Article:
It took awhile, but we are finally finished with the dollhouse project. It was a lot of fun and a lot of work. I originally limited myself to three boxes (and secretly hoped to do more if I had time), but here we are and I still only have three.

But they are three nice rooms. And the Cinderella doll is very happy, so that is all that matters.

Here’s the tour.
modern dollhouse kitchen
The kitchen.

Construction Details:

Floors: The floors are made from faux wood contact paper strips over a painted floor. (Similar to this wood grain contact paper.)

Walls: The two opposing walls are papered in floral/bird scrapbook paper (Melody Ross Designer Collection: Homespun Chic). I used Mod Podge to adhere and seal the paper.

The floor to ceiling wall of “tile” is actually created with white office labels over a painted wall and sealed with Mod Podge.

Shelving: The open shelving on the wall of tile is constructed out of two popsicle sticks that I painted white. They are held on by hot glue.
dollhouse kitchen
Furniture Details:

I already had the stove/oven unit that I purchased at a kids sale last year. I have no information about it.
The TV also came with that lot.

The brass table and chairs I purchased on ebay–again, no information, but I have seen several listings for this set on ebay.
dollhouse kitchen wallpaper
Here’s a closer look at the TV–and the cheetah TV stand. I tried to tape the TV to the wall, but it kept falling, so the cheetah made himself useful.
dollhouse tv
Mr. Cheetah’s presence reminds me of a really great etsy shop called Wild Life Prints.
dollhouse kitchen
Accessory Details:

Wall ArtGiant Spirograph Art created by myself. If I can’t have one in my own house, I’ll have one in the dollhouse. (Inspired by Amy’s actual Giant Spirograph Art.)

Shelf Accessories: random buttons, a sparkly #8 sticker, dollhouse toaster, cup, and bent metal circles taken from an old dress (all found in our house), the brass basket and bowl showed up with the brass furniture lot I purchased from ebay.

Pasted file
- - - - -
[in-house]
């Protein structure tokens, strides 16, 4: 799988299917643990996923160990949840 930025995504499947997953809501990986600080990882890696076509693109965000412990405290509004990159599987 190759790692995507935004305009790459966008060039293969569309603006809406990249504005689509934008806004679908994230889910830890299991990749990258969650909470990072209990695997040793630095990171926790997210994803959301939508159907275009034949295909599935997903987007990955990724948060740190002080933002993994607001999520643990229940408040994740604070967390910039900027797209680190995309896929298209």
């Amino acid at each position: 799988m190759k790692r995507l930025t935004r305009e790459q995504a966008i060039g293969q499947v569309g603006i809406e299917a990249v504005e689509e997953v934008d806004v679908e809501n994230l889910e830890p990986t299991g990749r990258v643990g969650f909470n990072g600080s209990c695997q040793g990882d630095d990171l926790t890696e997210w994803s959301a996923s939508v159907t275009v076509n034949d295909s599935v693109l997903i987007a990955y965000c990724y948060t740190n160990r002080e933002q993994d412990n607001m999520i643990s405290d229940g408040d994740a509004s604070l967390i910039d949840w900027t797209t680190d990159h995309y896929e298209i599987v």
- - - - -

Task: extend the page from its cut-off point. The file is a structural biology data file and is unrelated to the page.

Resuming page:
dollhouse art studio
The Art Studio.

Construction Details:

Floors: Again, strips of wood-grain contact paper and sealed with Mod Podge.

Walls: Opposing walls and ceiling painted slate gray. Back wall papered with map scrapbook paper.
miniature rhino head
Furniture and Accessory details:

The desk and easel were pieces we already owned. The artwork on the mini canvas is done by Juliet.

Brass bird cage from ebay lot.

Cork stool found in junk drawer.

Fancy rug cut from Elle Decor magazine. I didn’t glue it down–it is just resting on top of the the floor.

Marilyn wall art cut from a DIY magazine.

Rhino Head: This is my biggest splurge for the dollhouse. Created by Ann of Amazing Miniatures. I was surfing etsy one day for dollhouse inspiration and came across this rhino. I fell in love and ordered him immediately. I wish he were larger so I could hang him in our home. But then he probably would have cost me more than $12. But still. You know what I mean.
dollhouse bedroom
The bedroom.

Construction Details:

Floors: Same as the other two rooms: contact paper, paint, and Mod Podge.

Walls: Mod Podged scrapbook paper.
dollhouse spirograph wall art
Furniture and Accessories:

We already had the bunk bed.

Mirror and coat rack from brass ebay lot.

The white nightstand is a repurposed hairspray cap.

Spirograph wall art by me.

Painting and white chair cut out from Elle Decor Magazine.
dollhouse exterior siding
The exterior is covered in white contact paper. The numbers were cut out of a magazine.
cardboard box dollhouse
The dollhouse is living on Juliet’s bookshelf for now. It’s gotten lots of use.

This is not like any other timepass crafting work, which someone starts just for the sake of doing it or due to the initial curiosity.

So, instead of simply copying any craft video without thinking whether the item is of use to you or whether it is really as good as it is shown in the tutorial, use your mind. You definitely would not try your luck in the risky activity of trading unless you are sure that this post justifies your requirement and you are really into making some money out of it.

It’s come a long way from the three cardboard boxes we started with (see before shot here.)

I’m happy with the way it turned out and the process of designing and decorating was a lot of fun.

A lot of the detail work was too difficult for a four-year-old’s fingers, so I look forward to trying this again in a few years when Juliet can have a bigger role. She did enjoy peeling the back off the flooring and tiles and she helped with painting.

We both had fun together.

If you have a daughter, I definitely recommend a dollhouse project.

Thanks again to Emily for creating this fun challenge! It was like being on mini-Design Star except no one was following me around with a camera. 🙂

Check out the other dollhouses here!